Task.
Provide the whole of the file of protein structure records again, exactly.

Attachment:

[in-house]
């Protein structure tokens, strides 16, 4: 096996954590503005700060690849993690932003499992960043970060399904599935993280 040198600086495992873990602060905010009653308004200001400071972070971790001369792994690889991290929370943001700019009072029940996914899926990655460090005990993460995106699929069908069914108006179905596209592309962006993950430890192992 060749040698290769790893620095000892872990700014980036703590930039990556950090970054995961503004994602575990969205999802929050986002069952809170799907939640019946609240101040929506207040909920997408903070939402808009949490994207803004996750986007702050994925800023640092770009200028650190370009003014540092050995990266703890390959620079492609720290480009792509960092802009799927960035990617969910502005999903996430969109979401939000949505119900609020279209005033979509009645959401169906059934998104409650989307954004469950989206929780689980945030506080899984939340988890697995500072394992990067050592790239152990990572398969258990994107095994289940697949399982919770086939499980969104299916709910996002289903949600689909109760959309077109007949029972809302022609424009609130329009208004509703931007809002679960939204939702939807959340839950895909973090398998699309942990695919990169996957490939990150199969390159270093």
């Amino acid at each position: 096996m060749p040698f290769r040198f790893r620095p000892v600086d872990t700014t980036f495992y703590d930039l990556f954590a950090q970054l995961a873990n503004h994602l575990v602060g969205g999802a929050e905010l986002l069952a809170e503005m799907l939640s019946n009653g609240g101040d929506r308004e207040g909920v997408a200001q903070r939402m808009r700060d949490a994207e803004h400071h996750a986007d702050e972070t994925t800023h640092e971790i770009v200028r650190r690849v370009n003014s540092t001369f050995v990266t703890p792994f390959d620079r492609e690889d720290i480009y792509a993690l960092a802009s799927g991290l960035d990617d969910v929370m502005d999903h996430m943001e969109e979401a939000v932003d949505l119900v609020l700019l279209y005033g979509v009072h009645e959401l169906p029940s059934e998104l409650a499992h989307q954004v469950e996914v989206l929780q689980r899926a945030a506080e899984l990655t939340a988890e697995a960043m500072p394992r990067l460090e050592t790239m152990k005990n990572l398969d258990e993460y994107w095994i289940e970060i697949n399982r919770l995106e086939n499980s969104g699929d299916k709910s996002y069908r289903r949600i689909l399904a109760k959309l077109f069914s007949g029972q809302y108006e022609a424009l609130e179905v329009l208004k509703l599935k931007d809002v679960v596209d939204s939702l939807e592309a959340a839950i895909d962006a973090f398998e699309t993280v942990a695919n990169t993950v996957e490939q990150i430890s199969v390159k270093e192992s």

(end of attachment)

[in-house]
């Protein structure tokens, strides 16, 4: 096996954590503005700060690849993690932003499992960043970060399904599935993280 040198600086495992873990602060905010009653308004200001400071972070971790001369792994690889991290929370943001700019009072029940996914899926990655460090005990993460995106699929069908069914108006179905596209592309962006993950430890192992 060749040698290769790893620095000892872990700014980036703590930039990556950090970054995961503004994602575990969205999802929050986002069952809170799907939640019946609240101040929506207040909920997408903070939402808009949490994207803004996750986007702050994925800023640092770009200028650190370009003014540092050995990266703890390959620079492609720290480009792509960092802009799927960035990617969910502005999903996430969109979401939000949505119900609020279209005033979509009645959401169906059934998104409650989307954004469950989206929780689980945030506080899984939340988890697995500072394992990067050592790239152990990572398969258990994107095994289940697949399982919770086939499980969104299916709910996002289903949600689909109760959309077109007949029972809302022609424009609130329009208004509703931007809002679960939204939702939807959340839950895909973090398998699309942990695919990169996957490939990150199969390159270093």
């Amino acid at each position: 096996m060749p040698f290769r040198f790893r620095p000892v600086d872990t700014t980036f495992y703590d930039l990556f954590a950090q970054l995961a873990n503004h994602l575990v602060g969205g999802a929050e905010l986002l069952a809170e503005m799907l939640s019946n009653g609240g101040d929506r308004e207040g909920v997408a200001q903070r939402m808009r700060d949490a994207e803004h400071h996750a986007d702050e972070t994925t800023h640092e971790i770009v200028r650190r690849v370009n003014s540092t001369f050995v990266t703890p792994f390959d620079r492609e690889d720290i480009y792509a993690l960092a802009s799927g991290l960035d990617d969910v929370m502005d999903h996430m943001e969109e979401a939000v932003d949505l119900v609020l700019l279209y005033g979509v009072h009645e959401l169906p029940s059934e998104l409650a499992h989307q954004v469950e996914v989206l929780q689980r899926a945030a506080e899984l990655t939340a988890e697995a960043m500072p394992r990067l460090e050592t790239m152990k005990n990572l398969d258990e993460y994107w095994i289940e970060i697949n399982r919770l995106e086939n499980s969104g699929d299916k709910s996002y069908r289903r949600i689909l399904a109760k959309l077109f069914s007949g029972q809302y108006e022609a424009l609130e179905v329009l208004k509703l599935k931007d809002v679960v596209d939204s939702l939807e592309a959340a839950i895909d962006a973090f398998e699309t993280v942990a695919n990169t993950v996957e490939q990150i430890s199969v390159k270093e192992s």